The Adventures of Robin Hood #FilmReview #BriFri — 8 Comments

  1. I love Robin Hood! I thought he was only a legend until my husband and I went to the UK in 1996 on an almost-honeymoon trip. We visited Sheffield because we knew a guy there who would let us stay with him, and he took us to Haworth Parsonage, where the Brontes once lived. Little John is buried in the churchyard, apparently. O.o There’s a modern stone, and a very old stone is invisible under a yew that has gotten very large. There used to be relics in the church too. I was very surprised. Who knows what the real story is, but I thought it was completely made up.

    My favorite RH book is Roger Lancelyn Green’s. He did a wonderful job, IMO.

    Here in my town, the Errol Flynn movie is a very big deal! It’s shown regularly in the park and there’s a mural downtown and a street named Warner, because our park was Sherwood Forest. That giant tree the Merry Men frolic in was a historic landmark before it died, and my kids play in the creek where Robin and Little John have their battle. So everybody here loves that movie. 🙂

    I did another Fairie Queene post. Just about halfway!

  2. Pingback: British Isles Friday – the latest Tana French novel | Novel Meals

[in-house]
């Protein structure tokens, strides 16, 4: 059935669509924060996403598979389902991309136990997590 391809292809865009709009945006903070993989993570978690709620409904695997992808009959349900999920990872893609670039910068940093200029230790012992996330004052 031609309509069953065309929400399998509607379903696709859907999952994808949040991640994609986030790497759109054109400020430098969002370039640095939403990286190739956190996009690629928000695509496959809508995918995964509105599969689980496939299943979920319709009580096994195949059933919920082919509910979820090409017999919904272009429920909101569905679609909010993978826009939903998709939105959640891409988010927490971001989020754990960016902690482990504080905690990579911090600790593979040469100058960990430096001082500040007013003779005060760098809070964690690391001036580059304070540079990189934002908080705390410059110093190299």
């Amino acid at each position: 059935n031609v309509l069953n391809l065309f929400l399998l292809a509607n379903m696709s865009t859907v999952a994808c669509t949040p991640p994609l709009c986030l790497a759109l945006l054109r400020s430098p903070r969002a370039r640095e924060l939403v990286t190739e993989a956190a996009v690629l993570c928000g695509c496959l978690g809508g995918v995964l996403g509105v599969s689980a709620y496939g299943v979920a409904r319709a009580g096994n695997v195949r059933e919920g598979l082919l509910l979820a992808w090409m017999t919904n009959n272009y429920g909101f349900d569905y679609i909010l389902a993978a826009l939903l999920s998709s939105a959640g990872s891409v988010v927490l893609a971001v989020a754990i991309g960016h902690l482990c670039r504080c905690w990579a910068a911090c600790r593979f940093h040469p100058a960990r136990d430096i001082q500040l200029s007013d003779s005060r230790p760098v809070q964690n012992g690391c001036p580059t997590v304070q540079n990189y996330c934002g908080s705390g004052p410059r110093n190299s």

3. I’ve seen this version too and I can say, I like it better than the Kevin Costner film too. I didn’t mind the one starring Russell Crowe but, I am a fan of Crowe.

    When we visited England I was educated that it is indeed a legend and not a creation of an author. This makes me want to get the movie again, I haven’t seen it in a while.

  4. One of my favorite movies! Little John was played by Alan Hale Sr., whose son Alan Hale Jr. played the skipper on Gilligan’s Island. Despite being a twisted and treasonous person, Errol Flynn is one of my favorite all-time actors as well.

  5. I have a book of my mothers, given to her in 1938 by her Aunt Glad. Robin Hood and His Merry Men “Retold by Sara Hawks Sterling” It’s a wonderful sturdy old book with a thick cover and nice big yellow-with-age pages and several lovely full color illustrations throughout. My mother would have been 13 at the time; it makes me smile to know that Robin Hood wasn’t meant just for boys.

    As far as Robin Hood films go, I want to see the Russell Crowe/Cate Blanchett version. Diana Scrivener, who also did the choreography for Downton Abbey, War & Peace with Lily James and James Norton, Hugo etc, choreographed a very sexy looking dance number for Robin & his lady!

  6. Well, I was going to give you a link to something completely different…but having read your post, I thought maybe you’d like to see a bit about Robin Hood country. Errol Flynn, surely, is most people’s ideal picture of Robin; alas and alac, the reality may have been somewhat different. I wonder if the ‘real’ Robin had the same appetites as Errol? 🙂 All the best.

  7. Oh, I love that movie! And I really *love* the soundtrack. I also really love the Disney film. I think the Disney film and the Errol Flynn film go great together 😉